The Fan
Michael Boyd
Michael Boyd

Hello. I'm Michael and I'm a serial double-dipper. When pricey laserdiscs were fading away, I eagerly upgraded what I could of my small collection to DVD. When better editions of certain DVDs came along, I have often upgraded to the newer editions for technical reasons like picture quality, anamorphic widescreen transfers, and even sound. I can't think of a single instance of upgrading for the extras exclusively. I feel the same way about this new wave of high-end collected comic editions. The extras are nice, but that's not the deciding factor. For my money, it's all about the presentation.

DC's Absolute line is looking really gorgeous so far. Size and quality are major factors in my desire to own these books. The re-colored art can really be showcased in the larger format, and for my thirty-four year old eyes, that is certainly appreciated. And who can resist slip-cased (an extra in it's own right) copies of their favorite books? It only adds to their perceived value and looks damn classy on a bookshelf at that. Finally, the cost of these books being nearly fifty percent off at certain online retailers makes it a no-brainer purchase.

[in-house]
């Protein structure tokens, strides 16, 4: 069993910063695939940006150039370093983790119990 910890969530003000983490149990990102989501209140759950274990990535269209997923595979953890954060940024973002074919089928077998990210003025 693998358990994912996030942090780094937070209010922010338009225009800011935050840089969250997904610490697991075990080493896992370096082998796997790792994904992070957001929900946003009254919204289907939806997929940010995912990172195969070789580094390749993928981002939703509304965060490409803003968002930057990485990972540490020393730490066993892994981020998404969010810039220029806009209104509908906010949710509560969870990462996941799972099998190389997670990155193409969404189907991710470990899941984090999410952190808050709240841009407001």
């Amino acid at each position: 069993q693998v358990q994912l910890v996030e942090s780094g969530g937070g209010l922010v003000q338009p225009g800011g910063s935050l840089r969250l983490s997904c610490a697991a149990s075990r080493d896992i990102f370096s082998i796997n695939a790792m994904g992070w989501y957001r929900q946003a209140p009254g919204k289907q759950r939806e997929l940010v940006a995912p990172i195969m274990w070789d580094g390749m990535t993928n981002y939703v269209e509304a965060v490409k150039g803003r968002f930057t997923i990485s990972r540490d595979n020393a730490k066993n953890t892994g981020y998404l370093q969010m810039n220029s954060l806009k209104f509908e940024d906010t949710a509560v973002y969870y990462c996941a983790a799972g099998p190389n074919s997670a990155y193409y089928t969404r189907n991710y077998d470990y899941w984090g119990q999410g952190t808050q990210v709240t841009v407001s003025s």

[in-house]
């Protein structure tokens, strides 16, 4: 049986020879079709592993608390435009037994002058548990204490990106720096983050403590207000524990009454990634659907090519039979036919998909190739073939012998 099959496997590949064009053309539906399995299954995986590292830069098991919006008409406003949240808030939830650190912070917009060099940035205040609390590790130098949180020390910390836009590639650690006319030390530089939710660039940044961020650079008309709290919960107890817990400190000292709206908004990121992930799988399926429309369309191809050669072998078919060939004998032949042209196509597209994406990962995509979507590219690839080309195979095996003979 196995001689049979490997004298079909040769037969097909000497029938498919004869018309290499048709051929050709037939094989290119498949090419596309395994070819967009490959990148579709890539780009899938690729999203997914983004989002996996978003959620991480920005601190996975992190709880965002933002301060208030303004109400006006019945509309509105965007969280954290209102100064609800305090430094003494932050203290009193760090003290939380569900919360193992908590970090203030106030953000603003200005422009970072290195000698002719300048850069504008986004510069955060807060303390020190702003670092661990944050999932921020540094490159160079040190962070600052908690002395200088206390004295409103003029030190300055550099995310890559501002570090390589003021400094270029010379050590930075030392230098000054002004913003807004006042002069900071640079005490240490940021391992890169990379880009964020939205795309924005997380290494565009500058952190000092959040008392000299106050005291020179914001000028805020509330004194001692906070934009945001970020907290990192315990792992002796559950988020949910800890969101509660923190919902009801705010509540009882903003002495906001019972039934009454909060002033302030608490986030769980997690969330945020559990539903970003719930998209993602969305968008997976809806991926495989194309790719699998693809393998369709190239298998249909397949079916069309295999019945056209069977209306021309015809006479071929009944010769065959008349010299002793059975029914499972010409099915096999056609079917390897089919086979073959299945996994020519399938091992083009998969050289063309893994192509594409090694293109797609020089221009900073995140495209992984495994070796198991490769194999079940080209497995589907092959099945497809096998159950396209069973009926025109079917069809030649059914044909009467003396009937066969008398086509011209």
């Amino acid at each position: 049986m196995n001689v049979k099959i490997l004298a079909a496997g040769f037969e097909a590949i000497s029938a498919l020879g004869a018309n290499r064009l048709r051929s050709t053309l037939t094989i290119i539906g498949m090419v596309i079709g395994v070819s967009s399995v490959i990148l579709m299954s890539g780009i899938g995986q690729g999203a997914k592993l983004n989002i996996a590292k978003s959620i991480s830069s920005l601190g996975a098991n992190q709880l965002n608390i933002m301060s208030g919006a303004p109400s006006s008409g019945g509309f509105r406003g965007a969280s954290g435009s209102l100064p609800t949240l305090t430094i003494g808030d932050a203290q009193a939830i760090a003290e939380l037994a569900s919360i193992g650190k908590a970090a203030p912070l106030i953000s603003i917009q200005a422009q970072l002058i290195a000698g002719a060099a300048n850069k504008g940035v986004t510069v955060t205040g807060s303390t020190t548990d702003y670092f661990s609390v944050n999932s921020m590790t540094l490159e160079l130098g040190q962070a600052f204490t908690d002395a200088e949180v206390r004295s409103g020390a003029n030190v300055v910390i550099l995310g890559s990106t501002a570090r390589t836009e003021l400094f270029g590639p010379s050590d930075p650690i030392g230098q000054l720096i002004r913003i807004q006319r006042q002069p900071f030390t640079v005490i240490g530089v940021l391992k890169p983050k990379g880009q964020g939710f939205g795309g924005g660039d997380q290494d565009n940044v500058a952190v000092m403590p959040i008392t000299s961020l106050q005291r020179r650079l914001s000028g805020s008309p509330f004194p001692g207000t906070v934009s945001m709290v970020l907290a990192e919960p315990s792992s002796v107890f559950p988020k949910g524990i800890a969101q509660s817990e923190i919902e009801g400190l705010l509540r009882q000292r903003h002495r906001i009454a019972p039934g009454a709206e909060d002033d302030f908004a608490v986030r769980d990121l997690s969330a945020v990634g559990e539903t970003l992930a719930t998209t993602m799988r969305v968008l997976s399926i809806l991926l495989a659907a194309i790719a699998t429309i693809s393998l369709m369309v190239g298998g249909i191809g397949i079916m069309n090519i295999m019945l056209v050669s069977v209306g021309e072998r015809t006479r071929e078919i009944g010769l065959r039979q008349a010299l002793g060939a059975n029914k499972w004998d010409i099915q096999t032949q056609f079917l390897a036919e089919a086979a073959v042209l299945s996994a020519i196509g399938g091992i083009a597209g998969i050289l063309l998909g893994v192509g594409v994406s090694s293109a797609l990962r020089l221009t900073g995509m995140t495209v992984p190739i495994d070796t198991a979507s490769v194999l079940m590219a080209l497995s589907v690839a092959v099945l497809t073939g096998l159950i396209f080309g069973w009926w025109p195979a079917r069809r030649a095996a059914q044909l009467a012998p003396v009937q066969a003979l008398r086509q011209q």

Currently, DC seems to be reserving this format for reprinting their most classic and revered tales. I wouldn't be at all surprised to see Dark Knight Returns and Kingdom Come in the Absolute line one day. However, if books fairly pedestrian like The Death/Return of Superman or just frankly piss-poor like the complete Bloodlines annuals were suddenly solicited, I would seriously need to re-evaluate the merit of this line.